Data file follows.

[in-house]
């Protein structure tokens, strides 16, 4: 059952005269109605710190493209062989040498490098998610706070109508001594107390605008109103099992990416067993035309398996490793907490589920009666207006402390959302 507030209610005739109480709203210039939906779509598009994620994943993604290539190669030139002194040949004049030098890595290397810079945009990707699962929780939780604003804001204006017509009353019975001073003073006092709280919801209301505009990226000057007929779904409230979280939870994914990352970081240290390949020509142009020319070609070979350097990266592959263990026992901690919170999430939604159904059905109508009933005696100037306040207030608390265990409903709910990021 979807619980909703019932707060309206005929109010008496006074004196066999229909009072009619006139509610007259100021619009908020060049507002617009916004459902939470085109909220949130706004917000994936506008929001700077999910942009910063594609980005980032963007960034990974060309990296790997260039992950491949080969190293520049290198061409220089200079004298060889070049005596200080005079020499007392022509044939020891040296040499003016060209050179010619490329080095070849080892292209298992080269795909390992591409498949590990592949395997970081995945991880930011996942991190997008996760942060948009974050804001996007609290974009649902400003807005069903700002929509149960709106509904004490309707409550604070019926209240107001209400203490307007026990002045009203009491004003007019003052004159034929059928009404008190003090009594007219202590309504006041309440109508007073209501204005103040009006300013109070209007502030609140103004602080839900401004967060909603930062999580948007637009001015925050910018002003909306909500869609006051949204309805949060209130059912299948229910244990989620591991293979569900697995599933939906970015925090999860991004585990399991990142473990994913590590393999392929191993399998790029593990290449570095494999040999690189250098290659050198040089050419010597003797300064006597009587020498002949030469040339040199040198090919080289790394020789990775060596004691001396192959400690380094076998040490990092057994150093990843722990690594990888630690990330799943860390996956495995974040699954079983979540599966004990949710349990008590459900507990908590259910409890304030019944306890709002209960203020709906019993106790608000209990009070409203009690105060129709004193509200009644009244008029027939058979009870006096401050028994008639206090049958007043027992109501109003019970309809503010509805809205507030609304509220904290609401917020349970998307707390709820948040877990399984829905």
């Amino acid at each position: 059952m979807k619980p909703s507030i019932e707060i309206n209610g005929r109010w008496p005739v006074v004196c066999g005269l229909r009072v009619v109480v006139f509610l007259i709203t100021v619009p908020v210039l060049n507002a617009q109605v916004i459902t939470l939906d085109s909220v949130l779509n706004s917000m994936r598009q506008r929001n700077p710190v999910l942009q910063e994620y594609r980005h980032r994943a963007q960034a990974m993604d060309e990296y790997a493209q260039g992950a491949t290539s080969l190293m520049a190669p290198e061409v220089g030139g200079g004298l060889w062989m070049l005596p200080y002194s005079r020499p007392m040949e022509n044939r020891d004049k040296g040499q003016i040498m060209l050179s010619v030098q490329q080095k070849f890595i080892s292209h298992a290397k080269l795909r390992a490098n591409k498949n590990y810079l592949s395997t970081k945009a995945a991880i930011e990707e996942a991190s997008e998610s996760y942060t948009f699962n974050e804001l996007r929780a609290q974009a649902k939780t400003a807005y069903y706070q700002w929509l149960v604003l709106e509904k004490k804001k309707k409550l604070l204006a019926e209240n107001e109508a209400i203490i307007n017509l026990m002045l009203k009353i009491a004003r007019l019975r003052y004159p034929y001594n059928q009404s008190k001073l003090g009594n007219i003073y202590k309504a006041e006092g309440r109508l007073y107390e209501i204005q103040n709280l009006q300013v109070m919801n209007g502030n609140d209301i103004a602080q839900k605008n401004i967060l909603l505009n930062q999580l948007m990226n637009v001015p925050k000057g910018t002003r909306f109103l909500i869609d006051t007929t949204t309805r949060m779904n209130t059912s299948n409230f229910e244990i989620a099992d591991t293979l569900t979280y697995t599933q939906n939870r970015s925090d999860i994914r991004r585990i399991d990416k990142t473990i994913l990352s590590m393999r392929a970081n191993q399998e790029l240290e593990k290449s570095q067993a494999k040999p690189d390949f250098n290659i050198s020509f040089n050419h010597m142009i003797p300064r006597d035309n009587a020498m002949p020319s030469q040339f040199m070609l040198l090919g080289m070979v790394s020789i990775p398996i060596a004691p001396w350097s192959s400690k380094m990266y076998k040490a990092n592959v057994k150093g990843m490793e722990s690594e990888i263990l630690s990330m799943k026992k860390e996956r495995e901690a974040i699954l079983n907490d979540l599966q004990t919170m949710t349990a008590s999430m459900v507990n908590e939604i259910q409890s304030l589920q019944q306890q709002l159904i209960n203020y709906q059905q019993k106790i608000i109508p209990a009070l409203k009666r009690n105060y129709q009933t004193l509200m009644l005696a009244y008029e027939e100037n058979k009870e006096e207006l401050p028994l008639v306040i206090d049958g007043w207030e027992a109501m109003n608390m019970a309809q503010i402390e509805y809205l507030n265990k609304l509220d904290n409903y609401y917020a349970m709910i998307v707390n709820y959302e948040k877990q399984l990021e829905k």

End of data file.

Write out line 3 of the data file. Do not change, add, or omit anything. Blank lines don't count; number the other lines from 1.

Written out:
């Amino acid at each position: 059952m979807k619980p909703s507030i019932e707060i309206n209610g005929r109010w008496p005739v006074v004196c066999g005269l229909r009072v009619v109480v006139f509610l007259i709203t100021v619009p908020v210039l060049n507002a617009q109605v916004i459902t939470l939906d085109s909220v949130l779509n706004s917000m994936r598009q506008r929001n700077p710190v999910l942009q910063e994620y594609r980005h980032r994943a963007q960034a990974m993604d060309e990296y790997a493209q260039g992950a491949t290539s080969l190293m520049a190669p290198e061409v220089g030139g200079g004298l060889w062989m070049l005596p200080y002194s005079r020499p007392m040949e022509n044939r020891d004049k040296g040499q003016i040498m060209l050179s010619v030098q490329q080095k070849f890595i080892s292209h298992a290397k080269l795909r390992a490098n591409k498949n590990y810079l592949s395997t970081k945009a995945a991880i930011e990707e996942a991190s997008e998610s996760y942060t948009f699962n974050e804001l996007r929780a609290q974009a649902k939780t400003a807005y069903y706070q700002w929509l149960v604003l709106e509904k004490k804001k309707k409550l604070l204006a019926e209240n107001e109508a209400i203490i307007n017509l026990m002045l009203k009353i009491a004003r007019l019975r003052y004159p034929y001594n059928q009404s008190k001073l003090g009594n007219i003073y202590k309504a006041e006092g309440r109508l007073y107390e209501i204005q103040n709280l009006q300013v109070m919801n209007g502030n609140d209301i103004a602080q839900k605008n401004i967060l909603l505009n930062q999580l948007m990226n637009v001015p925050k000057g910018t002003r909306f109103l909500i869609d006051t007929t949204t309805r949060m779904n209130t059912s299948n409230f229910e244990i989620a099992d591991t293979l569900t979280y697995t599933q939906n939870r970015s925090d999860i994914r991004r585990i399991d990416k990142t473990i994913l990352s590590m393999r392929a970081n191993q399998e790029l240290e593990k290449s570095q067993a494999k040999p690189d390949f250098n290659i050198s020509f040089n050419h010597m142009i003797p300064r006597d035309n009587a020498m002949p020319s030469q040339f040199m070609l040198l090919g080289m070979v790394s020789i990775p398996i060596a004691p001396w350097s192959s400690k380094m990266y076998k040490a990092n592959v057994k150093g990843m490793e722990s690594e990888i263990l630690s990330m799943k026992k860390e996956r495995e901690a974040i699954l079983n907490d979540l599966q004990t919170m949710t349990a008590s999430m459900v507990n908590e939604i259910q409890s304030l589920q019944q306890q709002l159904i209960n203020y709906q059905q019993k106790i608000i109508p209990a009070l409203k009666r009690n105060y129709q009933t004193l509200m009644l005696a009244y008029e027939e100037n058979k009870e006096e207006l401050p028994l008639v306040i206090d049958g007043w207030e027992a109501m109003n608390m019970a309809q503010i402390e509805y809205l507030n265990k609304l509220d904290n409903y609401y917020a349970m709910i998307v707390n709820y959302e948040k877990q399984l990021e829905k």